Answer: The answer depends on what you mean by 'rendering'. If you mean a process of which result is a rendered image of a 3D view, like if the Render command in Revit is used, then the answer is 'No' – the Custom Exporter cannot do that. What the Custom Exporter does is hand over all graphic entities visible in a 3D view to the API caller who invoked the Custom Exporter Execute method. It is up to the caller to decide what to do with the information. They can use it to produce a file (e.g. SVG, WebGL, PDF, etc.) or use it to create an image, assuming they have access to some custom render engine.
Displaying Transient Graphics in a Preview Control
Question: My add-in uses the PreviewControl class. I can show a normal 3D view in it, of course. I also want to draw other 3D data such as planar polygons in the PreviewControl in my dialogue to simulate something.
Is there currently any way to do that?
Answer: The Revit API provides two options for displaying temporary transient graphics in any view, including the Preview control:
- The Analysis Visualization Framework – if you can create the shape, it can draw it, use the designated colours etc. This is transient and not saved with the document. It does have limitations on how it can be interacted with.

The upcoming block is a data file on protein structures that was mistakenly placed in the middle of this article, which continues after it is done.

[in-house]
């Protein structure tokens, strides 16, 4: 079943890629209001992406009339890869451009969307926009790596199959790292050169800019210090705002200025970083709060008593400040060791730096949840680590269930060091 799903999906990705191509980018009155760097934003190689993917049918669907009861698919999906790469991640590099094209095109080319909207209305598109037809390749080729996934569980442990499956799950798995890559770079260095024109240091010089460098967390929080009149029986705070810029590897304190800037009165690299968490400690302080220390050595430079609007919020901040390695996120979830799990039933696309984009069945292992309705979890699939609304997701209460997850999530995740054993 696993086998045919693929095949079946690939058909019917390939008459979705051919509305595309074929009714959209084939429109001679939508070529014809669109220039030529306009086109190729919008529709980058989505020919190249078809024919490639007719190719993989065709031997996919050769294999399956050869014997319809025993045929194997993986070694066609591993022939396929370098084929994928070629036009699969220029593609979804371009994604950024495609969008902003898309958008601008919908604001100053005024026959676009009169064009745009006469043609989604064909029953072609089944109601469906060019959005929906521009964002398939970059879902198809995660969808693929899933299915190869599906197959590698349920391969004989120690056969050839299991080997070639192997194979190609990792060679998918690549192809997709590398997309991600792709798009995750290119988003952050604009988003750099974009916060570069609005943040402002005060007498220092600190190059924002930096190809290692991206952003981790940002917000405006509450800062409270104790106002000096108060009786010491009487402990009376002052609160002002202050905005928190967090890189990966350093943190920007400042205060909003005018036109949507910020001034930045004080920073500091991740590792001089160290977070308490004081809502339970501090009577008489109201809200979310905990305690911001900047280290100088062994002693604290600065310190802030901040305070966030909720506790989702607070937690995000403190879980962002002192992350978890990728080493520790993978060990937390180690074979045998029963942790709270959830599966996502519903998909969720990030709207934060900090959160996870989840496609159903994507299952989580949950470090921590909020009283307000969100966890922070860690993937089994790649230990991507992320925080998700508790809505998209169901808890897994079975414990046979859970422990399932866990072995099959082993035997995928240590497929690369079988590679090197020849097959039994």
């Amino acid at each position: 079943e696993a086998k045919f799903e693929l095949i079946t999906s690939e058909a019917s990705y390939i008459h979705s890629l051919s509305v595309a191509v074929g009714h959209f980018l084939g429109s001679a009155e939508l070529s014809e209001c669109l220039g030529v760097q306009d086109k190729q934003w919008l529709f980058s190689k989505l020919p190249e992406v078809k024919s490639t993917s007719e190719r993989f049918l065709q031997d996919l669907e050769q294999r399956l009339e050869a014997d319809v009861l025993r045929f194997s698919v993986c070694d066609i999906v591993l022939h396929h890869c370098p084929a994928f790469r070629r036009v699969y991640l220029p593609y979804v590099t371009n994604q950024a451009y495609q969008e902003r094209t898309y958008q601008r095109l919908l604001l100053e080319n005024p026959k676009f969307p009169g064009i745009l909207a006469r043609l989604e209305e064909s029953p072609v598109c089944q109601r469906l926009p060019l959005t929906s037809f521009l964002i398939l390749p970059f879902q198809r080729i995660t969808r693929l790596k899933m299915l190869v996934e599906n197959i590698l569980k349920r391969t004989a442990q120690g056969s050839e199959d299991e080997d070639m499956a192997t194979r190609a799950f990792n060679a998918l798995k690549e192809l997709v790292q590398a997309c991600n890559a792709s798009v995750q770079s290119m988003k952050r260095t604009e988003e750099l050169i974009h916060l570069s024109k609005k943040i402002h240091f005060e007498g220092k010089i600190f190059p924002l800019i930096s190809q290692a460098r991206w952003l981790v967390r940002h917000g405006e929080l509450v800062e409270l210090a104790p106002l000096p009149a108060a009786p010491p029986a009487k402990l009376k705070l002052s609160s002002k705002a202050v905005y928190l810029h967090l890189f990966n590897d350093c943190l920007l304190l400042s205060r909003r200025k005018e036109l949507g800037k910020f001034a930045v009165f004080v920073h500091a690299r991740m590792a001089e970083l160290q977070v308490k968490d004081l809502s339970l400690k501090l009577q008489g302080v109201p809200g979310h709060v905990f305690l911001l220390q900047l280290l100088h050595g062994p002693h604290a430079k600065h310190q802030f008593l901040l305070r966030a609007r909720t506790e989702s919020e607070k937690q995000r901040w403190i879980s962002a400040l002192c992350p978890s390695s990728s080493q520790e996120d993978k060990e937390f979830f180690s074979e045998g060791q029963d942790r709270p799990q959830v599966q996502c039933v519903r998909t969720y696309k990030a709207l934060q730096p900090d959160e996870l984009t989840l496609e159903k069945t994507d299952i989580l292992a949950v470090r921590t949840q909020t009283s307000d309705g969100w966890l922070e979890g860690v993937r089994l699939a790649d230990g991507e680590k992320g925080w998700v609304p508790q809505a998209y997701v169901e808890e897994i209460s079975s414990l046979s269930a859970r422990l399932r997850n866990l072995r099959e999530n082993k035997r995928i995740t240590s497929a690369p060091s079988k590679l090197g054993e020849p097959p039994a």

- The DirectShape element introduced in Revit 2015 – this can be any desired 3D shape, with any material. This is saved with the document so the developer would need to manage its lifetime if they don't want it saved.
Berlin Hackathon Beginning
Here are some of the ideas being worked on:
- Matthias – text api work cloud, upload article, generate work cloud banner on top of article, click on it to get more info.
- Pawan, india – shopping last minute delivery crowd shipping, people collaborate for shopping, shop for each other.
- Achim – financial services, reinvent banking, real-time, mobile, account statement, plus predictive analysis.
- Jan, keyrocket – with stephan, text api.
- Movie memory game – summaries of movies, match with movie cover, multiplayer game, one card is dvd cover, the other is data extracted from the summary.
- Style guide – style guide, trawler, random web sites, get all style elements and eliminate less used styles.
I'm working with the MovieMemory team...